[Event "FWCT 2019"] [Site "Kazan"] [Date "2019.06.10"] [Round "9.2"] [White "Gunina, Valentina"] [Black "Goryachkina, Aleksandra"] [Result "0-1"] [ECO "B11"] [WhiteElo "2506"] [BlackElo "2522"] [Annotator "ChessAdmin/Komodo 11.2"] [PlyCount "94"] [EventDate "2019.??.??"] 1. e4 c6 2. Nc3 d5 3. Nf3 dxe4 4. Nxe4 Nf6 5. Qe2 Nxe4 {Here Goryachkina follows my path (in Annotated Game #212) of exchanging on e4, rather than Carlsen's ...Bf5.} 6. Qxe4 Qa5 {now Black diverges from my game, which had ... Nd7. This is a rather new line, as my database games only go back to 2017.} ( 6... Qd5 $5 {is also often played here.}) 7. Bc4 {this would have been prevented by ...Qd5. However, now we see Black's main idea behind the previous move.} (7. Qf4 {is the engines' preference.} Qf5 8. Qe3 Qe6 {followed by a queen exchange on e3 may have been too drawish for Gunina as White, however.}) 7... Bf5 8. Qe2 e6 (8... Nd7 $5 {would control e5 and develop a piece.}) 9. Ne5 {now White has a potential sacrifice on f7 and also offers the c2 pawn, a theme that occurs in some other Caro-Kann lines. Usually the c-pawn is not taken by Black, because it loses too much time and can give White a strong attack. That is certainly the case here, given the weakness of the e-pawn.} (9. O-O {was played in a rapid game, the only other one in the database in this line.} Be7 10. Bb3 Nd7 11. d4 O-O 12. h3 Rfe8 13. Bf4 Qb6 14. Rad1 a5 15. a4 Rad8 16. Rfe1 Bb4 17. Bd2 Bxd2 18. Rxd2 h6 19. Qd1 Nf6 20. c3 Ne4 21. Rde2 Nf6 22. Rd2 Ne4 23. Rde2 Nf6 24. Bc4 Nd5 25. Ne5 Nf4 26. Rd2 Ng6 27. Nxf7 Kxf7 28. g4 Kf6 29. gxf5 exf5 30. Rde2 Rxe2 31. Qxe2 c5 32. h4 cxd4 33. Qe6+ Qxe6 34. Rxe6+ Kf7 35. Rd6+ Ke7 36. Rxg6 d3 37. Re6+ Kf8 38. Re1 d2 39. Rd1 Ke7 40. Kf1 Kf6 41. Ke2 Re8+ 42. Kf3 Re4 43. Bb3 Rxh4 44. Rxd2 g5 45. Rd6+ Kg7 46. Rb6 Rh3+ 47. Kg2 g4 48. Bd5 Rd3 49. Bxb7 h5 50. Bc8 f4 51. Rb5 Kh6 52. Rf5 f3+ 53. Kg3 Rd1 54. Ba6 Rg1+ 55. Kf4 h4 56. Bd3 Rd1 57. Be4 g3 58. Rf7 {1-0 (58) Ter Sahakyan,S (2563)-Grandelius,N (2647) chess.com INT 2018}) 9... Be7 (9... Bxc2 $2 10. Nxf7 $18) 10. c3 {preparing the d4 advance.} Bf6 11. d4 Bxe5 {Black considers that the exchange on e5 is better for her, although White now has the two bishops. The strong knight disappears and development is now equal.} 12. dxe5 Nd7 13. g4 {it's often difficult to evaluate an early g4 push. White seems set on aggression and will be looking to gain space and pressure on the kingside. Of course, now her own king won't be secure either.} (13. Bf4 { would be a more standard choice.}) 13... Bg6 14. f4 b5 {another thematic Caro-Kann move, hitting the bishop and with the idea of further queenside expansion, when possible.} 15. b4 {this in-between move stops a future ...b4, but allows Black to relocate her queen with tempo to the now under-protected White kingside.} (15. Bb3 $5) 15... Qd8 16. Bb3 Qh4+ 17. Kd1 (17. Qf2 Qxg4 18. Be3 $15 {is the engines' line, limiting the damage, but must have been unappetizing for Gunina.}) 17... Rd8 (17... O-O-O {looks even better, getting Black's king to a comparatively safer zone. White doesn't have time to play something like a4, because of the Nxe5 threat.}) 18. Bd2 h5 $17 {forcing the issue on the kingside. Now White has to respond.} 19. f5 {White at this point is committed on the kingside, so might as well press forward.} (19. g5 { doesn't solve anything, as Black can take her time to further strengthen her position while White no longer has any threats.}) 19... exf5 20. e6 {Perhaps White's best practical chance, forcing Black to find the one correct defense. Which, however, she does.} Nf6 21. exf7+ Kf8 22. Kc1 {breaking the pin. White has now run out of possible counterplay, though, and Black takes over the initiative.} Ne4 23. Be1 Qg5+ 24. Kb2 hxg4 $19 {securing the advantage. Black's passed f-pawn is now huge.} 25. a4 Bxf7 {Goryachkina chooses careful consolidation to preserve her winning advantage. This also requires good calculation of the following sequence.} (25... bxa4 {is the engine line, but that allows White more piece activity and open lines with the light-squared bishop.}) 26. Bxf7 Kxf7 27. axb5 cxb5 28. Rxa7+ Kg6 29. Qxb5 {White temporarily restores material equality and has her own pair of passed pawns, but her king position is too weak and Black immediately exploits this.} (29. Ra6+ Nf6 $19) 29... Rd1 {pinning the bishop and threatening ...Qc1+.} 30. Qc6+ Kh7 31. Qc7 Rg8 {overprotecting g7 before doing anything else. Black is not in a rush and the move would eventually be necessary anyway.} 32. Kb3 {nothing better.} Rb1+ 33. Ka4 Qe3 {threatening to win the Ra7 after ...Ra1+, as well as to capture the Be1, so forcing the win of material.} 34. Kb5 Rxe1 35. Rxe1 Qxe1 36. c4 {White pins her last hopes on the passed pawns.} Nc3+ 37. Ka5 Qa1+ 38. Kb6 Qg1+ {Black here maneuvers her queen to a central position to simultaneously pressure the White pawns and harass the White king.} 39. Ka6 Qd4 40. Qf7 Qd6+ 41. Ka5 Qg6 {by this point, Goryachkina has calculated the endgame win with the queens off the board, so would be happy to exchange.} 42. Qd7 (42. Qxg6+ Kxg6 {and now one continuation would be} 43. b5 Rh8 44. b6 Ne4 45. b7 Nc5 {the knight arrives just in time.} 46. Kb6 Nxb7 47. Rxb7 Rxh2 $19) 42... Rf8 {a simple winning choice, just getting behind the passed pawn and pushing it.} 43. c5 f4 44. Ra6 (44. c6 $2 {is not possible, due to the weakness of White's king and the great combination Black's knight and queen can make.} Qg5+ {with a mate in 5.}) (44. b5 {is just too slow.} f3 $19) 44... Qf5 45. Qd4 Qc2 46. Kb6 Rb8+ 47. Kc6 Qg2+ {and now White again loses material after Kd7 followed by ...Qb7+, so she resigns.} 0-1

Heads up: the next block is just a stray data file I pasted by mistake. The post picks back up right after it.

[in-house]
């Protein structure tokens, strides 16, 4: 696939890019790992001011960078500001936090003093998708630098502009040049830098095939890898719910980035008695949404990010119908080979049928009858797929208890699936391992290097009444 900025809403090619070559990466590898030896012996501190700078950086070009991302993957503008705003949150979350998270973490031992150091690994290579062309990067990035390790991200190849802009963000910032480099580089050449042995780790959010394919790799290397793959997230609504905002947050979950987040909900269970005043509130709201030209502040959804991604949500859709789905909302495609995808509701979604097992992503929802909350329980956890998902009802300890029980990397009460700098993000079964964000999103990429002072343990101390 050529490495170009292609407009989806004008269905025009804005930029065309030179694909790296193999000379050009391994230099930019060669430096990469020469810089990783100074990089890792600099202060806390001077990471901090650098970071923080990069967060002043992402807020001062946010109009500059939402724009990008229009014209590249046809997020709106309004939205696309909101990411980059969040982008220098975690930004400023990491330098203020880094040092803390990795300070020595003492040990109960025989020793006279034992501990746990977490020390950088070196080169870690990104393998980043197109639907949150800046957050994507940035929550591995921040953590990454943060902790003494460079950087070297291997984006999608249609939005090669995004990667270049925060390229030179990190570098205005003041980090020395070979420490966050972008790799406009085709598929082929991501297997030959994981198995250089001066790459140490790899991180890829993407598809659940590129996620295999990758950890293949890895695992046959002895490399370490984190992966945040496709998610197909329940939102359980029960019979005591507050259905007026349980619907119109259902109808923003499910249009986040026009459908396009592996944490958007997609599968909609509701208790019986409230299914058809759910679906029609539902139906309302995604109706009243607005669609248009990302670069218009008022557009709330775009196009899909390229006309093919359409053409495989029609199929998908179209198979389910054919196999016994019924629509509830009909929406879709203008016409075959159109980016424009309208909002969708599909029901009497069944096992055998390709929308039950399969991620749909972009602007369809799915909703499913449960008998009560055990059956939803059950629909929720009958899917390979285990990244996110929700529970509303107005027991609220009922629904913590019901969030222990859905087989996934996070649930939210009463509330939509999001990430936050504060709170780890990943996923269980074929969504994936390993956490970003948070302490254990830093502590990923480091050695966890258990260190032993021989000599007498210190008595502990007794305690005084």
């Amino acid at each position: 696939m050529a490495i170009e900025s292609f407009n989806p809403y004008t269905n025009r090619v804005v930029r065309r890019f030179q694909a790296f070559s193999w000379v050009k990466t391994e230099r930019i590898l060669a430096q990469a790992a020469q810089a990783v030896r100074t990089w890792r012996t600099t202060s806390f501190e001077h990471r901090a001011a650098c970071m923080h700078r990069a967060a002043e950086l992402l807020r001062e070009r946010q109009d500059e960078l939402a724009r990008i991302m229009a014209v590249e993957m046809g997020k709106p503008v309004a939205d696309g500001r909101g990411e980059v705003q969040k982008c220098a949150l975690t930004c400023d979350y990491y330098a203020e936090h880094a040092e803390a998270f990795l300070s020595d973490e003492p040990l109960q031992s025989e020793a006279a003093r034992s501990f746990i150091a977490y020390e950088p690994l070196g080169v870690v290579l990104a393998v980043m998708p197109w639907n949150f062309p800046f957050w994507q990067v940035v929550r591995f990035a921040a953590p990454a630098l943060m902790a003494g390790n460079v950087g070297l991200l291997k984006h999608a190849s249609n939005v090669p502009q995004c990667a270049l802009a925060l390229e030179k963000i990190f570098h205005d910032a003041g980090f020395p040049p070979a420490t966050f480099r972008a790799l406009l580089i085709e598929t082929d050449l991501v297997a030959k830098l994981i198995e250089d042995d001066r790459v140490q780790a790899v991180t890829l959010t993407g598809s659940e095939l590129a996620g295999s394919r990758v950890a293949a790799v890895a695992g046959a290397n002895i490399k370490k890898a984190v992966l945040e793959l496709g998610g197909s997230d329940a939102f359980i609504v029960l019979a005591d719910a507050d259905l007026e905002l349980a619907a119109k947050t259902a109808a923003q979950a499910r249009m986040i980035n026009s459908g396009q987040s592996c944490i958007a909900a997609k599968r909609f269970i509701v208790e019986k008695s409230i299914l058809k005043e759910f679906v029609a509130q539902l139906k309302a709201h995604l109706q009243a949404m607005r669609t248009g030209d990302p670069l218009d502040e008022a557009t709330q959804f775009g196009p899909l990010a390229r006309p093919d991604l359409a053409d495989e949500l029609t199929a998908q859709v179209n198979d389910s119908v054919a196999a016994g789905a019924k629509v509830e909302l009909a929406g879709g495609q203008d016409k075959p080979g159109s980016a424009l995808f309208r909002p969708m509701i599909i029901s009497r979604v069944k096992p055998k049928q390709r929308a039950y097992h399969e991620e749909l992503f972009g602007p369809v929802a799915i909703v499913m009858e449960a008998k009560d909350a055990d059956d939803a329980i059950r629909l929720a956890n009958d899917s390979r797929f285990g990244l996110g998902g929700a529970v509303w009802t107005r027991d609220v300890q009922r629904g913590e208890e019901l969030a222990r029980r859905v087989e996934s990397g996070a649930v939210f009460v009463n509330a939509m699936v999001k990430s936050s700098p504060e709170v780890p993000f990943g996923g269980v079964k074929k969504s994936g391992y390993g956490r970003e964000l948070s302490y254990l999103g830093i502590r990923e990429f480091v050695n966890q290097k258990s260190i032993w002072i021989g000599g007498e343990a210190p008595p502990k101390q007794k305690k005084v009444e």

22 June 2019